The air samples used for VOCs analysis were sampled by active method described by Demeestere et. al., 16. Using portable gas monitor that was calibrated before and after each sampling campaigns. An aeroqual environmental gas electromagnetic light monitor series 930 -IP65 equipped with infrared absorption sensor was used for the measurement of VOCs. The equipment was operated on the principle of dual wavelength IR absorption; the range of detection was between 0.1-1000 mg/m3 with alarm set at 0.20 and 50.00 mg/m3 17. Measurements were done by holding the sensor to a breathing height of about 1.5 meter in the direction of the prevailing wind, readings were recorded when the monitor had warmed up (3minutes) to burn off contaminants on the sensor and air sucked into the sensor. The portable gas monitor obtained from Rofnel Energy Services Limited located at Plot 2 Addison Close, Rumuagholu, Port Harcourt.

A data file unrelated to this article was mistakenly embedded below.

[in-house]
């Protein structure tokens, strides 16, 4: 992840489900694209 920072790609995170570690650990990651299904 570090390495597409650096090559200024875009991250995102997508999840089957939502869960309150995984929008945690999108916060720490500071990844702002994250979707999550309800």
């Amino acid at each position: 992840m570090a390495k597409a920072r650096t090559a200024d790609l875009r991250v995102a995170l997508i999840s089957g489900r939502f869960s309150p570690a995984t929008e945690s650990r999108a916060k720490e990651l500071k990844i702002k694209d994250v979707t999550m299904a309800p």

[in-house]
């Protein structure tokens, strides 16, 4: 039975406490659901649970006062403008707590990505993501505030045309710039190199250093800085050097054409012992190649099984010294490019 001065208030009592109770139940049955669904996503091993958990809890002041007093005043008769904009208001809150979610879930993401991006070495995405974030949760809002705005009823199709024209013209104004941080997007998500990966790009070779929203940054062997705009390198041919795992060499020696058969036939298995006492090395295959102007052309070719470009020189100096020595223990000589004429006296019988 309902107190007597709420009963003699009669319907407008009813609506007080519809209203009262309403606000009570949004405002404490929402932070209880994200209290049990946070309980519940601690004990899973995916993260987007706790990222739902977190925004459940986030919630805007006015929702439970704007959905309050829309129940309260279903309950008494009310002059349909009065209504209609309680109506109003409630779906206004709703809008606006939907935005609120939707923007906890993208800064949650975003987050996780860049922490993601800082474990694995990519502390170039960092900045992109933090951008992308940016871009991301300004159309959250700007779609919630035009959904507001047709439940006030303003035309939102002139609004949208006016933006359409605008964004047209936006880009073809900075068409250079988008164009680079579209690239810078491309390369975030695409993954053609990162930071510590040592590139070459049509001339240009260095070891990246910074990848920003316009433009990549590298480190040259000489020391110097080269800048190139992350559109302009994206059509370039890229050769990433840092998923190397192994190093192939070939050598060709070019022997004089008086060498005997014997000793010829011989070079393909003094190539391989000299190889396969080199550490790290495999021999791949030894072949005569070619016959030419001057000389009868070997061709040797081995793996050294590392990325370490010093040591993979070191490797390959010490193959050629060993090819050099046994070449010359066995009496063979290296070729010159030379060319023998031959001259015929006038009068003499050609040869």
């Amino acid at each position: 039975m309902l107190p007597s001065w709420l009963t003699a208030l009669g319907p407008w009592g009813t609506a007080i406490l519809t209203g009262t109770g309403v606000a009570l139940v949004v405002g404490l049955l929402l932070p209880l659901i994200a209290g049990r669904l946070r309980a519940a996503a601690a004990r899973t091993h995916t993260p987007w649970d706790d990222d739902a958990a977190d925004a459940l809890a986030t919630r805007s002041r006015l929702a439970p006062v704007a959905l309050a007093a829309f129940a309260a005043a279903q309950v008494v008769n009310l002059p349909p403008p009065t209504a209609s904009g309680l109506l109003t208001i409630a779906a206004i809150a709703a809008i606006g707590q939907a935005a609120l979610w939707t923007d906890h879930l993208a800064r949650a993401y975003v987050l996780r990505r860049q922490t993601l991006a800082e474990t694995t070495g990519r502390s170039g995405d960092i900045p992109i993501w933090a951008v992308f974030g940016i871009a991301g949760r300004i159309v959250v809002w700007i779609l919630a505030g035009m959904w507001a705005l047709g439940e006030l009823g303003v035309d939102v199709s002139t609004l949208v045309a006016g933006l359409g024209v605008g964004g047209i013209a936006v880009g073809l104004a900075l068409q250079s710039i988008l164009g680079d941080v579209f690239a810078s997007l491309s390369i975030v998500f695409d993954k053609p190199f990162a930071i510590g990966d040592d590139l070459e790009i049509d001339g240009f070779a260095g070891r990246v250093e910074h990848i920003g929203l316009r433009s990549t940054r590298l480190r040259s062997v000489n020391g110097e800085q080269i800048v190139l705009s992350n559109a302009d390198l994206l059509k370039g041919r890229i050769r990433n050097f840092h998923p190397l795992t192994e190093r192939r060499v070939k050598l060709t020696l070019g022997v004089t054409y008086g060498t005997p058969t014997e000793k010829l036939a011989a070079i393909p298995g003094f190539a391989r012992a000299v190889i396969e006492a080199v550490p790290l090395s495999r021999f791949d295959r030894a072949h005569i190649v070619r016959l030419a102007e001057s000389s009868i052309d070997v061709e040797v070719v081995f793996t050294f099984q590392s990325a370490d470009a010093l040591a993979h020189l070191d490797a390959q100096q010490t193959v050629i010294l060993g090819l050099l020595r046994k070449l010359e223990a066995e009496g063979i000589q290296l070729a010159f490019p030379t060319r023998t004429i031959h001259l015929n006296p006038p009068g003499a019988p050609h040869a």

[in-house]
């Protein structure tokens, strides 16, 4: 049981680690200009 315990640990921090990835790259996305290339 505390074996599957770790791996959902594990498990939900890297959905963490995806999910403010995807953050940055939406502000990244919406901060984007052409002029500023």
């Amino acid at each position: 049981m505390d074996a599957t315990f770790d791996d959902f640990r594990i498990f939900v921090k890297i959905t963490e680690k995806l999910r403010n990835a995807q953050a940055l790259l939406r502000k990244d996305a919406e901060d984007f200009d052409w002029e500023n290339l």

2.2.4. VOCs (BTEX) Analysis in Street Vended Food Samples

The analysis for food samples were carried out with the Gas Chromatography- MS ASTM D5790 - 95 according to the methods of APHA 18. GC-MS was obtained from Rofnel Energy Services Limited located at Plot 2 Addison Close, Rumuagholu, Port Harcourt, Rivers State, Nigeria.

2.3. Data Analysis

The mean values were subjected to statistical calculations which were performed using IBM SPSS (Statistical Package for Social Sciences) version 21 tool.

3. Result and Discussions

This research was carried out to investigate the food safety implications of the presence of VOCs in the environment and ready-to-eat vended foods during wet and dry seasons in parts of Port Harcourt City.

3.1. Seasonal variations of Volatile Organic compound in Ambient Air from Stations 1, 2 and 3 during the Raining and Dry Seasons